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  1. The early USA heads (narrow ports) are .640" between intake ports. The later USA heads (wide port) heads are .840" between intake ports and are the same as the PI head. I will let you do the inch to metric conversion. Berry
  2. Not to over beat the drum for mechanical pumps, but it is also possible for the fuel to make its way into the crankcase through a float valve that is stuck open. With either type of pump, it is cheap insurance to install a shut off valve and close it before long term storage. Berry
  3. Just a thought about fuel pumps. In the 50+years that I have been puttering with TRs, the stock mechanical pump has never been a source of trouble, unlike electric ones. The original AC brand pumps can be rebuilt with kits available and are bullet proof. Stay away from the low cost non-rebuildable pumps. Berry
  4. Actually, 3 psi is a bit high. My Hayne's manual specifies 1.5-2.5 psi. Berry
  5. Well, maybe not technically a TR2-TR3B, but hopefully these 2 TRS will prove to be the most expensive TRs. http://www.the-roadster-factory.com/Images/CHARLES-CARS-SALE/CHARLES-CARS.html Berry
  6. dingle


    My scanner is working right now, but here is the Buckeye article on rebuilding the servo that might help. https://static1.squarespace.com/static/5c6dec53b10f25d4edf0b3f7/t/5c6ee967fa0d603edc2244f9/1550772584967/Overhauling+Brake+Servo.pdf Berry
  7. dingle

    Adjusting SU HS6

    The intake manifold shown in the pic. is from a 72 and later engine. It has to be used with a head of the same vintage as the intake port spacing is narrower on the earlier engines. I noticed that your car is a 1970. Do you know if the head or engine has been changed from the original? Berry
  8. This might not be the solution to your problem but it is a possibility. If the spring in the master cyl. is weak or broken, the amount of fluid pushing the slave cyl. will be greatly reduced. A symptom of the problem will be a lot of free play in the master cyl. rod and pumping the clutch pedal will help (temporarily) . This was the first problem I encountered with my TR3A in 1962, but not the last. Berry
  9. If you can drive the pin out of the setting lever with the trans. in place, it should be doable. I remember drill&tapping the setting lever for small allen screw (don't remember the size) that had the shank turned to the same size as the pin. This makes replacement much easier next time. Dropping the operating valve rod is usually a problem as it can be fished out with a bent wire or magnetic tool. Berry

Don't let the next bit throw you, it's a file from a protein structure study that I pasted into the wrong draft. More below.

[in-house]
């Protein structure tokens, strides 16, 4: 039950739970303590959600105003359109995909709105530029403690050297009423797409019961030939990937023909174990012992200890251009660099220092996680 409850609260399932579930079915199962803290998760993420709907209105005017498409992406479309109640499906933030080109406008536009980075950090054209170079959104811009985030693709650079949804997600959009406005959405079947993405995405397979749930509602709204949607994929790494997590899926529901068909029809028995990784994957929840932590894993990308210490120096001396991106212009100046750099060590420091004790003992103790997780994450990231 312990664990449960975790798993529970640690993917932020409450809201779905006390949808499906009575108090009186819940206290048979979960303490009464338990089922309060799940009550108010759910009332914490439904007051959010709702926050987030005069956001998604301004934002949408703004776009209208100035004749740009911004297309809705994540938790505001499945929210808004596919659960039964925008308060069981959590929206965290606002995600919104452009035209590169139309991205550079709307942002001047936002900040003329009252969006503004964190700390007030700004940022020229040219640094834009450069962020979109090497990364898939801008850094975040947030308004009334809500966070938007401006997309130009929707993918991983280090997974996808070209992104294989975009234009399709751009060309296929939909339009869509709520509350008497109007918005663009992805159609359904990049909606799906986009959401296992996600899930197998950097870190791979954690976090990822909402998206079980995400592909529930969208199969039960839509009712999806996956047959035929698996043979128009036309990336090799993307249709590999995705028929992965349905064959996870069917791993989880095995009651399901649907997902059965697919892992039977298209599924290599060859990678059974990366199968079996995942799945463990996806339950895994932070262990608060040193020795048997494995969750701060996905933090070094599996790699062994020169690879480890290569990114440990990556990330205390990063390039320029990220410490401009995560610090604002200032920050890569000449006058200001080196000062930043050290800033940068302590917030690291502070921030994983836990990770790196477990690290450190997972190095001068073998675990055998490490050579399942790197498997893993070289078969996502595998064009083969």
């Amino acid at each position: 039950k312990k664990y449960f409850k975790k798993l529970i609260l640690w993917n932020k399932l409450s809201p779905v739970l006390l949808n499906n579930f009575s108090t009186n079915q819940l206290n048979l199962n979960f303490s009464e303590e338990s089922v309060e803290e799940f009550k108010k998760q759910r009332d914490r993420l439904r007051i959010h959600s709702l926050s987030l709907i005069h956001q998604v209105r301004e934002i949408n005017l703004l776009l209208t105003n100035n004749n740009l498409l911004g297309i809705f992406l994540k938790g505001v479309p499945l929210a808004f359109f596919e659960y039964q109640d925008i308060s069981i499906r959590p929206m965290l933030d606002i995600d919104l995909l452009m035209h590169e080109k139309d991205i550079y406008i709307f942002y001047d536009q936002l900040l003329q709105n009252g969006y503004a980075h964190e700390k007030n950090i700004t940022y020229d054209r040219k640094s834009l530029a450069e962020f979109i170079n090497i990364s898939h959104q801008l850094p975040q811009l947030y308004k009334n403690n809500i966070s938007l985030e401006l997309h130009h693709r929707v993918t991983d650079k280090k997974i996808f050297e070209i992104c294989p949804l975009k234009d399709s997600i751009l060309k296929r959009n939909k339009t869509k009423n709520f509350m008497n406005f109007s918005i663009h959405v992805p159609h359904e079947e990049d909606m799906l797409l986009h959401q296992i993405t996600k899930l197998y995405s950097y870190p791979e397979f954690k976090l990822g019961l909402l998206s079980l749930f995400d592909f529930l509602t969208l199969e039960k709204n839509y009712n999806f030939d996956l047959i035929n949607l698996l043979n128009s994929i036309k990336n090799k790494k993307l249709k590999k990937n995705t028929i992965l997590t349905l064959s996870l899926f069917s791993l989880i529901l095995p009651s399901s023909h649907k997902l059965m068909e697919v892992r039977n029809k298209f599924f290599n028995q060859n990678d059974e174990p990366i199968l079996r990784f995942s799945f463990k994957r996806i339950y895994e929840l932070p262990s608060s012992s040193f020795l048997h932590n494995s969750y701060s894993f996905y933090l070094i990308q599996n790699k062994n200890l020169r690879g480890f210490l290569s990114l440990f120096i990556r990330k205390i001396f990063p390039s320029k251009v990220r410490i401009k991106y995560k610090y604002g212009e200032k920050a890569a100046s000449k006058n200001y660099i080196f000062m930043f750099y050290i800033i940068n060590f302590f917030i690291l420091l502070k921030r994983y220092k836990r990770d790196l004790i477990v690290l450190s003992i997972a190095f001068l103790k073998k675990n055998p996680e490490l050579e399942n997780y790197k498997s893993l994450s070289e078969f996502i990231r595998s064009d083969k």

10. Seems like it would be pretty simple to make-a piece of tubing with the ID being the measurement across the peaks of the dist. cam and the OD being the ID+.030" (.015" wall thickness). Berry
  11. That is what I was thinking, that by fitting 2 seals (if there is room), the outer seal would act as a "wiper" to keep dirt out of the inner seal. Berry
  12. It seems that the seals I am using are quite thin. maybe it would be possible to use 2? Berry
  13. My thoughts exactly. What was the point? Triumph was feeling flush with the money saved by eliminating the diff drain plug, so they splurged and decorated the inner axle shaft with a boot. I found it was a pain when lubing the u joint or unbolting the flange to remove the diff. The only purpose it seemed to serve is to contain the grease slung from the u joint. The gaiter on the sliding joint does have a legitimate purpose. Berry
  14. Yes they did. I am sure there must have been some justification for them, but I have never seen it. Any water or crud would be flung from the u joints thanks to the magic of centrifugal force. One person has stated that he thinks the bells would prevent a stick or other debris from becoming jammed in the joint, but the chance of being struck by lightning is probably greater. I removed mine over 20 years ago without incident. Berry
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